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an attempt at potraits of children...suggestions please!

Discussion in 'People' started by Leigh, Apr 28, 2005.

  1. Leigh


    Feb 19, 2005
    I was asked today to take some headshots of my neices. No special reason other than my brother wants them to give to his wife on Mother's Day....I suppose that is a special reason after all. Regardless, I took a few shots of them in my mom's backyard this afternoon. I think they are okay, but I wish I knew of a way to get them to cooperate. Payton (the redhead) just wanted to ham it up and so I came away with one nice shot of her. Cassie (the blonde) wanted to keep her chin on her chest whilst she looked at the ground. I only took about 40 or 50 shots in total and these are what I consider the best of them. Did I totally miss the mark or are they in fact decent shots?




    Thanks so much
  2. Chris101


    Feb 2, 2005
    I have a much better time with kids if they don't think they are in a photo session. Your photos and the kids, by the way, are darling, but they do show some 'camera shyness' in the subjects. Give them something to do, then shoot when they are not expecting it. (This technique does NOT work for adults by the way :)  )

    Another trick I use, especially with recalcitrant Sam is to ignore him, wait until he's ignoring me, then call his name and shoot when he first looks.

    The classic squeeky toy has never worked for me, nor does "Look at the birdie!" Say cheeze does though, especially if you substitute their favorite 'annoyance' word. I've been using "Say Butt" and they break out laughing.
  3. Leigh


    Feb 19, 2005
    Thanks Chris...I'll have to remember to "say butt"! that's hysterical! I'll definitely take those suggestions to heart the next time I have the opportunity w/the girls. Heck, I'll try it out on my boys...

    Since you are so helpful, do you have any ideas on how to compensate of the dark eyes on an otherwise fair complexion (ie. the ones of cassie?)

    (btw, distraction doesn't work for adults, but does "say butt"?)
  4. Chris101


    Feb 2, 2005
    Try a reflector, fill flash or the dodge tool in Photoshop.

    It does for me :)  !
  5. Leigh


    Feb 19, 2005
    Chris, as soon as Patrick gets my new computer built and Photoshop installed I'll definitely try it out!

    I just love this cafe! It helps to have a place to come and ask questions w/o being blasted out of the water because I'm not a professional.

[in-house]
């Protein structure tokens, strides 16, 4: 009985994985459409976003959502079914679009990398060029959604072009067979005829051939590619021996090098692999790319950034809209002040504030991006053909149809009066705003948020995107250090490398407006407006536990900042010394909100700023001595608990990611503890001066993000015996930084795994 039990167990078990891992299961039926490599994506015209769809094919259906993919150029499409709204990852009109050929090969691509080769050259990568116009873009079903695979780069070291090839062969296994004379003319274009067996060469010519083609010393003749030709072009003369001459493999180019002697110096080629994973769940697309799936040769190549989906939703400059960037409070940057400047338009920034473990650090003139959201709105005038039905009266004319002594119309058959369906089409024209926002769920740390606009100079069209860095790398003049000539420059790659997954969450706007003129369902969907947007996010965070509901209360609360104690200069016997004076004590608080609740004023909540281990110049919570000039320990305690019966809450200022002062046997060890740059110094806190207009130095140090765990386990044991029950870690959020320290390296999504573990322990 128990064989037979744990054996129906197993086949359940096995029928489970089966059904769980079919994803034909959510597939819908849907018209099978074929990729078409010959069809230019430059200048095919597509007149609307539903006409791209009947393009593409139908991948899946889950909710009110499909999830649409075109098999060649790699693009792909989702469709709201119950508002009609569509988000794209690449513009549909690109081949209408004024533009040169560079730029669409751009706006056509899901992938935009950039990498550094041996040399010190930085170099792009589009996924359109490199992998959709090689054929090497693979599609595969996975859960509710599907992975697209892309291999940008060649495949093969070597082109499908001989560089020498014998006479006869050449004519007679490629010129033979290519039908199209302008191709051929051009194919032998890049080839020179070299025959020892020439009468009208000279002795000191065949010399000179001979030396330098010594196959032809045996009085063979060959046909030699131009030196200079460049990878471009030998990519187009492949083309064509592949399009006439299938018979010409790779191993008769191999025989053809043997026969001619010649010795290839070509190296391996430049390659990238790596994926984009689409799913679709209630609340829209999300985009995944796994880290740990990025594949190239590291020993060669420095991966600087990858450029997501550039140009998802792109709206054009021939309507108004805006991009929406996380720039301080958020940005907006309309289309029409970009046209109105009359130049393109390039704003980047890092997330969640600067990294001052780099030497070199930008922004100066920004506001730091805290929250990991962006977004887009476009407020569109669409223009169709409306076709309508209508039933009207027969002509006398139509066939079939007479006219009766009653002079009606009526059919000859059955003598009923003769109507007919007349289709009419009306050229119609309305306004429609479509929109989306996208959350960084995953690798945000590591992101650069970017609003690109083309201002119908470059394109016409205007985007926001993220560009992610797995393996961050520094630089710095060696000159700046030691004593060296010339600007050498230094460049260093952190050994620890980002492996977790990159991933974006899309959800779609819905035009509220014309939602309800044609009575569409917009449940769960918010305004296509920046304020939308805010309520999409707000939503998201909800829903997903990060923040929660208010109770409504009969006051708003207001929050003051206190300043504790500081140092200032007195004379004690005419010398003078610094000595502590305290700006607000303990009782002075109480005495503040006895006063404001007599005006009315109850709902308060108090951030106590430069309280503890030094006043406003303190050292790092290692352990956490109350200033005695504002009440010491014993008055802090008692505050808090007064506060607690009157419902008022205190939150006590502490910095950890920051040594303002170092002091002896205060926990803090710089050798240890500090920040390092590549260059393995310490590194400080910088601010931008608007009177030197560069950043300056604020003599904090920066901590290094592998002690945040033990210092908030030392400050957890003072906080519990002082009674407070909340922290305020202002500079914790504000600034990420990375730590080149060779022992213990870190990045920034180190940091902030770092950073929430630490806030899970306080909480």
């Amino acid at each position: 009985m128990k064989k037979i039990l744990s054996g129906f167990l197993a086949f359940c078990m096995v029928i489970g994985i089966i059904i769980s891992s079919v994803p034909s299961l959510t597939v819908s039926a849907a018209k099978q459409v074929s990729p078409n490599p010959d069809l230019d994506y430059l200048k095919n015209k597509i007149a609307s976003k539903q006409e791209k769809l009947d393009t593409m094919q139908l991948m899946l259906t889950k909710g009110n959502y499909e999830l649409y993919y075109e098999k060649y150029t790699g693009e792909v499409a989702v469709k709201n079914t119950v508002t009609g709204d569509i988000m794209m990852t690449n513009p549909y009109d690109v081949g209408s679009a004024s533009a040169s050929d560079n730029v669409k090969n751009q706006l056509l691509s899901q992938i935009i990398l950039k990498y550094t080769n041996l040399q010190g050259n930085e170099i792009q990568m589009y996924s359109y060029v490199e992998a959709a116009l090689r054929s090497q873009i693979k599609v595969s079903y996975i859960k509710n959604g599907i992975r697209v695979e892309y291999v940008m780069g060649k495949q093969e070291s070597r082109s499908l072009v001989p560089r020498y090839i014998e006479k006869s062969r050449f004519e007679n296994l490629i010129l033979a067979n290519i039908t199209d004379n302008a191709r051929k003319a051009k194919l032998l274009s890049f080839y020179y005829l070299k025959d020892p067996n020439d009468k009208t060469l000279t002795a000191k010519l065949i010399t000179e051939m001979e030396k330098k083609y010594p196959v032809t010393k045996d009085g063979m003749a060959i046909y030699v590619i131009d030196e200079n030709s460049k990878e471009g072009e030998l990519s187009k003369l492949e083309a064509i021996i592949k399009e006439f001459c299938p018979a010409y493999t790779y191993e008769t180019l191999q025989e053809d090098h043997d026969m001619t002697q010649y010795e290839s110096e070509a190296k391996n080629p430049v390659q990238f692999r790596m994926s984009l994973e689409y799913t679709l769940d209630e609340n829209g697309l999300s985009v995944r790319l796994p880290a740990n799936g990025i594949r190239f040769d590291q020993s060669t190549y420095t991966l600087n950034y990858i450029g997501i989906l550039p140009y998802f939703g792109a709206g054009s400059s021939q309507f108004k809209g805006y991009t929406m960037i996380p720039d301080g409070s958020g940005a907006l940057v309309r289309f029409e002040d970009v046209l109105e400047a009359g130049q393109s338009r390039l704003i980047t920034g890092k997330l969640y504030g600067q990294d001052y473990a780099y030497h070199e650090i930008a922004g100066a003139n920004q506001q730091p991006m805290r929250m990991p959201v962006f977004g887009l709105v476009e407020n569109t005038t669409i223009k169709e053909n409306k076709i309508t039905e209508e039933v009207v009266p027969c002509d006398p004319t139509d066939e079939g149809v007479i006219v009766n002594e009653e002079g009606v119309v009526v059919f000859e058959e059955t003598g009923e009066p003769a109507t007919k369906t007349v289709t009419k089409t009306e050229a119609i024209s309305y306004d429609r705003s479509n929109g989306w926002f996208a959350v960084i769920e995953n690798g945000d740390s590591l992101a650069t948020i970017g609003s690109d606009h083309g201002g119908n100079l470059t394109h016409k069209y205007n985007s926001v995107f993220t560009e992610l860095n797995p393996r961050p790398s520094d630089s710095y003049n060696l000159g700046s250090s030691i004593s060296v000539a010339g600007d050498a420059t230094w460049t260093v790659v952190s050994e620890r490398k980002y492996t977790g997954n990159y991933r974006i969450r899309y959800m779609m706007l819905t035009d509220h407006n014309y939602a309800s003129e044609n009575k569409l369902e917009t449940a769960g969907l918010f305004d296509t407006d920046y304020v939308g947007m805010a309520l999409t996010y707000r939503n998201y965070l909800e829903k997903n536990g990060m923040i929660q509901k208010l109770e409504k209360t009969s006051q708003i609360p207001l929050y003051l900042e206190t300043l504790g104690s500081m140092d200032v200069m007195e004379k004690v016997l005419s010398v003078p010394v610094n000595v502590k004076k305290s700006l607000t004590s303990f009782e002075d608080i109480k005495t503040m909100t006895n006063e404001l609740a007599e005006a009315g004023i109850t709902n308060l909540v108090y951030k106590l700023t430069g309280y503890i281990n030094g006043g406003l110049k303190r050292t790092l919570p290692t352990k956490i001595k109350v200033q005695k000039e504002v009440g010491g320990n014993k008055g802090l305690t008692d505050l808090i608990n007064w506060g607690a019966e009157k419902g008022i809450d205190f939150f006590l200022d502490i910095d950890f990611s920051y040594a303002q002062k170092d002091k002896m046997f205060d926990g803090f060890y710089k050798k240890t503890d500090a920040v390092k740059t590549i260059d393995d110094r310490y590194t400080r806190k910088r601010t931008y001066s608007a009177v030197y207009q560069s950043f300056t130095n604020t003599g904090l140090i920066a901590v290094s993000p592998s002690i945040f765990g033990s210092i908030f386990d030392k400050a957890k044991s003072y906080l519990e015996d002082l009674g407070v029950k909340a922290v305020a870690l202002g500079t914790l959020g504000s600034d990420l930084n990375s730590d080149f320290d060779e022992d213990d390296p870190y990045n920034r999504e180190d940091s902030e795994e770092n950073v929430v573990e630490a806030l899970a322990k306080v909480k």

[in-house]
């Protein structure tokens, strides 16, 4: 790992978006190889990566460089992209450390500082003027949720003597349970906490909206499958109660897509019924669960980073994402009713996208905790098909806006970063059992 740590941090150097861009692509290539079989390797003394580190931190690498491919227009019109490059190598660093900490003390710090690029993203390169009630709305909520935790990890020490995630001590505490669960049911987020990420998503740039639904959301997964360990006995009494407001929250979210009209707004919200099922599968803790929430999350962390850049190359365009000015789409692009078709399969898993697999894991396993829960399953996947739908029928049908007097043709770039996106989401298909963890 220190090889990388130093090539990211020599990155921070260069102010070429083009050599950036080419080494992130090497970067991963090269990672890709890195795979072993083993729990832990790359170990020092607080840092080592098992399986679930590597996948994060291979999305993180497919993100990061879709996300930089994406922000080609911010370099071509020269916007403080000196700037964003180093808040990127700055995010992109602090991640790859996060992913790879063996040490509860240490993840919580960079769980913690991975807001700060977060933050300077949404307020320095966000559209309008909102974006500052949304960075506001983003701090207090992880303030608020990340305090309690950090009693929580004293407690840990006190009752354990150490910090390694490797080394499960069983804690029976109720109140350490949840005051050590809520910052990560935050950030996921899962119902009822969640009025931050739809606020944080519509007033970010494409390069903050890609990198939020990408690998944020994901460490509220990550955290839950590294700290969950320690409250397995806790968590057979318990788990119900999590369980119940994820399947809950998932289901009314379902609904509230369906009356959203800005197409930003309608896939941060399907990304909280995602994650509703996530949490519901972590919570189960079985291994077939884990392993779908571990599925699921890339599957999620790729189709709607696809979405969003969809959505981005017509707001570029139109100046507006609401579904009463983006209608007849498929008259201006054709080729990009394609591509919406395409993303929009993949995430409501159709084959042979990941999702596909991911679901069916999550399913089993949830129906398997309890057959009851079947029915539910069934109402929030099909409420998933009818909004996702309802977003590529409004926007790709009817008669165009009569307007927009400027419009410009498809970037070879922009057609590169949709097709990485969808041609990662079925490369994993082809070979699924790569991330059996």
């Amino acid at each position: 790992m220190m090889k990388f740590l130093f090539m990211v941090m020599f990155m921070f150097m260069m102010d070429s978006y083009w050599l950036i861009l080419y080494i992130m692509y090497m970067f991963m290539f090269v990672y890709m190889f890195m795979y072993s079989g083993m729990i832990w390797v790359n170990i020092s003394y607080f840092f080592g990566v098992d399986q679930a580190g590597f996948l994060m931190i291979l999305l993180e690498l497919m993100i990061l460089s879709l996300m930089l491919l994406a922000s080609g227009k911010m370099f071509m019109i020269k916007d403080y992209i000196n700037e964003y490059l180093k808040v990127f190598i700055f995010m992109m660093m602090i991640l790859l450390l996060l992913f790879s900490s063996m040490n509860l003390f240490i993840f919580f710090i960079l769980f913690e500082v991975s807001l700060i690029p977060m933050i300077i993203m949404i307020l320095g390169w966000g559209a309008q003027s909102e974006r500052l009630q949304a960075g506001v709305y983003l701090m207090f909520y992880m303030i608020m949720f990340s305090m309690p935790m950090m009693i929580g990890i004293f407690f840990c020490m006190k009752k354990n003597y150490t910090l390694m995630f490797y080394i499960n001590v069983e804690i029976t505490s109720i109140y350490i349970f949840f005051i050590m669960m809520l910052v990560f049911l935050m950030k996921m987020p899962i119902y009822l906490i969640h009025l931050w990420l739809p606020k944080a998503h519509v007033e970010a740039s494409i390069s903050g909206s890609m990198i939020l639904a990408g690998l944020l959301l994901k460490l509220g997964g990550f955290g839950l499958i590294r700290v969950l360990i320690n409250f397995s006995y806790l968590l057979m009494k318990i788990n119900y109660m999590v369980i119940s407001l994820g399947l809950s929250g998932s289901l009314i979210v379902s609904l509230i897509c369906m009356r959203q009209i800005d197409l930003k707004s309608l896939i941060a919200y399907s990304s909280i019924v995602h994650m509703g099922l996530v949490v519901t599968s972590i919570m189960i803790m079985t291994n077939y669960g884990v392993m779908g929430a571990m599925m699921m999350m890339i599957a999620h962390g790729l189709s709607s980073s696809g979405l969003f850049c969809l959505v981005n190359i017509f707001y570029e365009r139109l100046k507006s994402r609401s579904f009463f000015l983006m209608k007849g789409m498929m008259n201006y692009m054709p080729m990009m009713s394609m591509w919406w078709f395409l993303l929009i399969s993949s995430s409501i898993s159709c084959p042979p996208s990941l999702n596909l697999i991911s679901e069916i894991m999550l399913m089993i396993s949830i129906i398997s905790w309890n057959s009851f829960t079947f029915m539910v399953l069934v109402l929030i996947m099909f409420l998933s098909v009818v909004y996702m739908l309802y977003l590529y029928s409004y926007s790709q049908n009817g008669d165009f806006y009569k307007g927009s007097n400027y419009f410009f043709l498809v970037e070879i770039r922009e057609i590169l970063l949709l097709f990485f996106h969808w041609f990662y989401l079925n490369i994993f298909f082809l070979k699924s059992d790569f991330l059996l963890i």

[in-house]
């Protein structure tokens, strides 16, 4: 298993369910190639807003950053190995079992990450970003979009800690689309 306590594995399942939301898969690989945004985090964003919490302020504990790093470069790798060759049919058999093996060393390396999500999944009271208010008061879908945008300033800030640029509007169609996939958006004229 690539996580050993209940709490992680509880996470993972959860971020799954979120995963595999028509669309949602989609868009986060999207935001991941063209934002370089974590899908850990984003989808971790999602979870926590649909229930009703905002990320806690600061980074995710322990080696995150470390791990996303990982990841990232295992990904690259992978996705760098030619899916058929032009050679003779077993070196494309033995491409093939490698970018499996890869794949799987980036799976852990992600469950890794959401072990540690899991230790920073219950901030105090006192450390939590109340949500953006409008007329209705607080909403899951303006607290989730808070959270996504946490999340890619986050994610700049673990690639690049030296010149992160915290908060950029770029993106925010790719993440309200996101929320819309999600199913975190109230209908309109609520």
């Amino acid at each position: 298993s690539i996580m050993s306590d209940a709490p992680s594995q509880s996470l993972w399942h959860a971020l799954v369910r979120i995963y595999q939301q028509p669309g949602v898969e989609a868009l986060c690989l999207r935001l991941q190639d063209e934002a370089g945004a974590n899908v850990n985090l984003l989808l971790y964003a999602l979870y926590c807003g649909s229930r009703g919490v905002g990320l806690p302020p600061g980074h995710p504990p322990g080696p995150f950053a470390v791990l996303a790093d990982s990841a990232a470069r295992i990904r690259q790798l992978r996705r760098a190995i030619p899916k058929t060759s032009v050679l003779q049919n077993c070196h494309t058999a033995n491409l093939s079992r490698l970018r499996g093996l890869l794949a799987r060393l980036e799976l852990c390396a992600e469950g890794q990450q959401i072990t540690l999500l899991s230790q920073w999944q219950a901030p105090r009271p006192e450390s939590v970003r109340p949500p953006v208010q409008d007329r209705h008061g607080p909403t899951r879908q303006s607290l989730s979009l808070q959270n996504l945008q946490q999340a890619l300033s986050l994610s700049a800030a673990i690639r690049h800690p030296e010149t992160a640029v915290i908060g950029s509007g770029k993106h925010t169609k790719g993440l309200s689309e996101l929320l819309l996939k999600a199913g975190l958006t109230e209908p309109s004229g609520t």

Thanks so much for all your help.
  6. Chris101


    Feb 2, 2005
    WHAT?!?!?! You're not a pro? If it weren't for the fact you're married to the guy that sweeps up around here at night ... ;) 

    Except for Ron and a couple other guys, we're all hacks. Some of the amateurs can sure shoot pretty pictures though. Astounding even.

    PS: Here's another trick I've used with kids who hang their heads - turn the camera upside down so the flash is below the lens. It makes grown-ups look goulish, but gives a sense of mystery and curiosity to shy little ones.
  7. I know absolutely nothing about portrait shots. I will say these shots a warm. Nicely done!! :D  :D  :D  :D 
  8. Looks good Leigh. It's hard to take closeups like these without long lenses. I usually put on my 70-200 and then I am far enough away that the kids quit looking at me. Your brother should be happy with these.

    Once you get Photoshop you will find ways to make these type shots even better.
  9. cwilt


    Apr 24, 2005
    Denver, CO

    I have approached this 2 different ways. First way was with 180 f2.8 at a distance while the kids played. You got to be quick on the trigger with this method.

    Another way was for me to join them in play. Set the camera on a tripod with a 50mm. Do some crafts at a table by a window. :wink: Use the remote to catch different expressions or angles of lighting. The only problem with this is the crop factor reduces printable image size.

    For lighting the eyes use fill flash or reflector. I keep a small 12" reflector in my camera bag. Flash is better for fast moving targets though.

    Squeaky toy never worked for me either. A rush of air from a hand fan works with todlers.

    I am no pro though so take it for what it worth.

  10. Leigh


    Feb 19, 2005
    Thanks Charles. I appreciate the help...and I'll remember the fan technique...sounds like that would work w/Cassie. I'm definitely going to practice on my kids!
  11. A couple of thoughts on kid-pics, Leigh...

    For candids, I stalk them, just like I do with the Snowy Egrets. I go to where they like to play, sit quietly,
    and don't lift up the camera until they're absorbed in their activities. They never notice when I start shooting 8) .


    Posed shots are more difficult, but I get their cooperation by making them part of the process. I ask them
    if they'll be my assistant, and help me pick out a good picture. Then, between every shot, they run over
    and look at the results on my tiny "TV screen", and critique the images. They get involved and excited and
    cooperative! It works every time :lol:.

    View attachment 7885
  12. Leigh


    Feb 19, 2005
    UF, thanks so much. I'm sure they'll like the idea of looking at their pictures on the screen...I'll remember that. I'm going to just have to practice-practice-practice...I'm also hoping to get hold of a reflector. I got to thinking and figured that along your lines of helping, the older kids can hold it for me while i shoot younger ones....

    Thanks everyone. I just love learning from you guys!
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